Anyway, means we should be planning a paper or two on our work too, maybe even start by doing something about random IO and object storage, as in "what can you do for and in columnar storage formats to make them work better in a world where a seek()+ read is potentially a new HTTP request."

(picture: parakeet behind Picton Street)






2017-05-22

Dissent is a right: Dissent is a duty. @Dissidentbot

It looks like the Russians interfered with the US elections, not just from the alleged publishing of the stolen emails, or through the alleged close links with the Trump campaign, but in the social networks, creating astroturfed campaigns and repeating the messages the country deemed important.

Now the UK is having an election. And no doubt the bots will be out. But if the Russians can do bots: so can I.

This then, is @dissidentbot.
Dissidentbot

Dissident bot is a Raspbery Pi running a 350 line ruby script tasked with heckling politicans
unrelated comments seem to work, if timely
It offers:
  • The ability to listen to tweets from a number of sources: currently a few UK politicians
  • To respond pick a random responses from a set of replies written explicitly for each one
  • To tweet the reply after a 20-60s sleep.
  • Admin CLI over Twitter Direct Messaging
  • Live update of response sets via github.
  • Live add/remove of new targets (just follow/unfollow from the twitter UI)
  • Ability to assign a probability of replying, 0-100
  • Random response to anyone tweeting about it when that is not a reply (disabled due to issues)
  • Good PUE numbers, being powered off the USB port of the wifi base station, SSD storage and fanless naturally cooled DC. Oh, and we're generating a lot of solar right now, so zero-CO2 for half the day.
It's the first Ruby script of more than ten lines I've ever written; interesting experience, and I've now got three chapters into a copy of the Pickaxe Book I've had sitting unloved alongside "ML for the working programmer".  It's nice to be able to develop just by saving the file & reloading it in the interpreter...not done that since I was Prolog programming. Refreshing.
Strong and Stable my arse
Without type checking its easy to ship code that's broken. I know, that's what tests are meant to find, but as this all depends on the live twitter APIs, it'd take effort, including maybe some split between Model and Control. Instead: broken the code into little methods I can run in the CLI.

As usual, the real problems surface once you go live:
  1. The bot kept failing overnight; nothing in the logs. Cause: its powered by the router and DD-WRT was set to reboot every night. Fix: disable.
  2. It's "reply to any reference which isn't a reply itself" doesn't work right. I think it's partly RT related, but not fully tracked it down.
  3. Although it can do a live update of the dissident.rb script, it's not yet restarting: I need to ssh in for that.
  4. I've been testing it by tweeting things myself, so I've been having to tweet random things during testing.
  5. Had to add handling of twitter blocking from too many API calls. Again: sleep a bit before retries.
  6. It's been blocked by the conservative party. That was because they've been tweeting 2-4 times/hour, and dissidentbot originally didn't have any jitter/sleep. After 24h of replying with 5s of their tweets, it's blocked.
The loopback code is the most annoying bug; nothing too serious though.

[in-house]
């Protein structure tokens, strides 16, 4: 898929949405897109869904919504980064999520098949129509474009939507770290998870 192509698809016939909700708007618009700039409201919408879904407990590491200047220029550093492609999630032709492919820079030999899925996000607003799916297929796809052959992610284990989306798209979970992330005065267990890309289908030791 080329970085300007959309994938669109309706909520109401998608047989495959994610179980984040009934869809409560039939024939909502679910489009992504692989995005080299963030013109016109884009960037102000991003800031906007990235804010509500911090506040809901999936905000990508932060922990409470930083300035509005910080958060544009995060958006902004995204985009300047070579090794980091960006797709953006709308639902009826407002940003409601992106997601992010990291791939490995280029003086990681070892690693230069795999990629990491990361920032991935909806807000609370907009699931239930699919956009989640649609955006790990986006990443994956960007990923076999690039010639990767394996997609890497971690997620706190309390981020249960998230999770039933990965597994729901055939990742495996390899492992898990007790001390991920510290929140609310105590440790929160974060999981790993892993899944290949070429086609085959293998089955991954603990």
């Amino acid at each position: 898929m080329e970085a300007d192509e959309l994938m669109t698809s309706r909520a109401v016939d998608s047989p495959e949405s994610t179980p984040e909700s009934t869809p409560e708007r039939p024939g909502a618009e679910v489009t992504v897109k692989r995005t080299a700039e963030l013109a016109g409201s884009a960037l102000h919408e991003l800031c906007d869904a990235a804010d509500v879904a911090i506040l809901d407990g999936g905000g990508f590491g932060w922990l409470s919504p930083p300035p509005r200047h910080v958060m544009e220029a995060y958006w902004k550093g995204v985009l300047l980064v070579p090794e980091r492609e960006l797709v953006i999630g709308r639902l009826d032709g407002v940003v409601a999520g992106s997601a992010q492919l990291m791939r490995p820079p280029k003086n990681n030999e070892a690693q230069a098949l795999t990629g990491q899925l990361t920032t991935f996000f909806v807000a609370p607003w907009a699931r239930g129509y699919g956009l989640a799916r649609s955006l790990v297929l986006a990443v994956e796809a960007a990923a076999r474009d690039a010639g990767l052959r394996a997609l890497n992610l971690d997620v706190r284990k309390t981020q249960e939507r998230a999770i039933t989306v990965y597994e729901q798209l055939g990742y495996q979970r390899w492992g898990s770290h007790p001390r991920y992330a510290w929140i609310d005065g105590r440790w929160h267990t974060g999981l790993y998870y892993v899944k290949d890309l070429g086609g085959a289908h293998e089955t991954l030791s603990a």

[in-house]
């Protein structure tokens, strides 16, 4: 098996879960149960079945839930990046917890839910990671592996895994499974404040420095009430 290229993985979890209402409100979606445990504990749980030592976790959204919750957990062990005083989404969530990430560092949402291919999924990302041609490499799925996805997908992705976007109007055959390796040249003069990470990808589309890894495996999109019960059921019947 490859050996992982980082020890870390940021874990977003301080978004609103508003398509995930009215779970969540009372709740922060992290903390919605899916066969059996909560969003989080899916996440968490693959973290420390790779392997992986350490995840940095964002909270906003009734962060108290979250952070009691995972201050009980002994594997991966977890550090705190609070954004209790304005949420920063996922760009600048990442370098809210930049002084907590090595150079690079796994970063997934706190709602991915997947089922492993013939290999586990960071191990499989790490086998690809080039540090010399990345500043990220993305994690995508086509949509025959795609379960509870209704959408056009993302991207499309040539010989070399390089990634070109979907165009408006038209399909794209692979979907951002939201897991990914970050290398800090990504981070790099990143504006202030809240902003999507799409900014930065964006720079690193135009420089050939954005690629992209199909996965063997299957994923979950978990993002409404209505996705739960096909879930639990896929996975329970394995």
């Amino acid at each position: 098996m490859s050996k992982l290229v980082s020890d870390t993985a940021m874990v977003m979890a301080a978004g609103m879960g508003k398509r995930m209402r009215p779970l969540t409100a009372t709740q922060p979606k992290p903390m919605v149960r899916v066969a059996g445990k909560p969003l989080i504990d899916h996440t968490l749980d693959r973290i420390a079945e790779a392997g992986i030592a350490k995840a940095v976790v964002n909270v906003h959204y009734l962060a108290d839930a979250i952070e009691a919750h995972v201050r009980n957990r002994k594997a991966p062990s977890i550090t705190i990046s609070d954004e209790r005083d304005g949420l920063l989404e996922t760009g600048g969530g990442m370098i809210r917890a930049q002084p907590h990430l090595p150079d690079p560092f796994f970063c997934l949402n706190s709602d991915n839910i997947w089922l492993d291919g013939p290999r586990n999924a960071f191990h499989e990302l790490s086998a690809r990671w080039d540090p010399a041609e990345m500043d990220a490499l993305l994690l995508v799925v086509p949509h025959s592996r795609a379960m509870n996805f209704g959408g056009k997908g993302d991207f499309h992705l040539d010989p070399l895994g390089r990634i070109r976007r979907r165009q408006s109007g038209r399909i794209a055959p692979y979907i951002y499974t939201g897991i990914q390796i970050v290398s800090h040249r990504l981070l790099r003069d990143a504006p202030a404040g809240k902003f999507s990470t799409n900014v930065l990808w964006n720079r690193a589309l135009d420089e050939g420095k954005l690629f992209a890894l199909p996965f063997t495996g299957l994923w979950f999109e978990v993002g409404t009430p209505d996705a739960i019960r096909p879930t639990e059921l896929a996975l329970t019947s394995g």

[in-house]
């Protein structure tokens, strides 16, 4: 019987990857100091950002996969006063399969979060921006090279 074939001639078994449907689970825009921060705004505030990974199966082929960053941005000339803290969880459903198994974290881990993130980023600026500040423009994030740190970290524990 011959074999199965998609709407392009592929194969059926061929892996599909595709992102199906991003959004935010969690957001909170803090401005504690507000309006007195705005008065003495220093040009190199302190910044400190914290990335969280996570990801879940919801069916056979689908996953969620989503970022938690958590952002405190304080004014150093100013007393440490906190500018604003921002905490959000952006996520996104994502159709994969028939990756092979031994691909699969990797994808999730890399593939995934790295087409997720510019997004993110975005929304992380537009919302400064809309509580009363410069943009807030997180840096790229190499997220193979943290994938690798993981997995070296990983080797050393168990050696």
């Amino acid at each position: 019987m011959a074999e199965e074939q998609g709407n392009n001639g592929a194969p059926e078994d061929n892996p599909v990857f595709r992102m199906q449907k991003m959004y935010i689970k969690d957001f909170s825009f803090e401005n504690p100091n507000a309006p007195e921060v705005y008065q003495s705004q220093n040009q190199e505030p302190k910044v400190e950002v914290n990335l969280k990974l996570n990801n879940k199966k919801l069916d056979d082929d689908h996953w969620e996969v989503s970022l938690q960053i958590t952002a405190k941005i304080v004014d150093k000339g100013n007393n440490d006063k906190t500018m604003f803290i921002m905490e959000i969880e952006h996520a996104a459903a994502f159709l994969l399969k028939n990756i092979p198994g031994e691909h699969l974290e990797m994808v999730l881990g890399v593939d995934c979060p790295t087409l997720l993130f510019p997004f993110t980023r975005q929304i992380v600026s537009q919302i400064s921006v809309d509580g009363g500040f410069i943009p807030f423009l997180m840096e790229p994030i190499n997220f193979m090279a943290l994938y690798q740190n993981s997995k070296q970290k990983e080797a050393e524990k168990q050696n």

The DM CLI is nice, the fact that I haven't got live restart something which interferes with the workflow.
  Dissidentbot CLI via Twitter DM
Because the Pi is behind the firewall, I've no off-prem SSH access.

The fact the conservatives have blocked me, that's just amusing. I'll need another account.

One of the most amusing things is people argue with the bot. Even with "bot" in the name, a profile saying "a raspberry pi", people argue.
Arguing with Bots and losing

Overall the big barrier is content.  It turns out that you don't need to do anything clever about string matching to select the right tweet: random heckles seems to blend in. That's probably a metric of political debate in social media: a 350 line ruby script tweeting random phrases from a limited set is indistinguishable from humans.

I will accept Pull Requests of new content. Also: people are free to deploy their own copies. without the self.txt file it won't reply to any random mentions, just listen to its followed accounts and reply to those with a matching file in the data dir.

If the Russians can do it, so can we.

2017-05-15

The NHS gets 0wned

Friday's news was full of breaking panic about an "attack" on the NHS, making it sound like someone had deliberately made an attempt to get in there and cause damage.

It turns out that it wasn't an attack against the NHS itself, just a wide scale ransomware attack which combined click-through installation and intranet propagation by way of a vulnerability which the NSA had kept for internal use for some time.

Laptops, Lan ports and SICP

The NHS got decimated for a combination of issues:
  1. A massive intranet for SMB worms to run free.
  2. Clearly, lots of servers/desktops running the SMB protocol.
  3. One or more people reading an email with the original attack, bootstrapping the payload into the network.
  4. A tangible portion of the machines within some parts of the network running unpatched versions of Windows, clearly caused in part by the failure of successive governments to fund a replacement program while not paying MSFT for long-term support.
  5. Some of these systems within part of medical machines: MRI scanners, VO2 test systems, CAT scanners, whatever they use in the radiology dept —to name but some of the NHS machines I've been through in the past five years.
The overall combination then is: a large network/set of networks with unsecured, unpatched targets were vulnerable to a drive-by attack, the kind of attack, which, unlike a nation state itself, you may stand a chance of actually defending against.

What went wrong?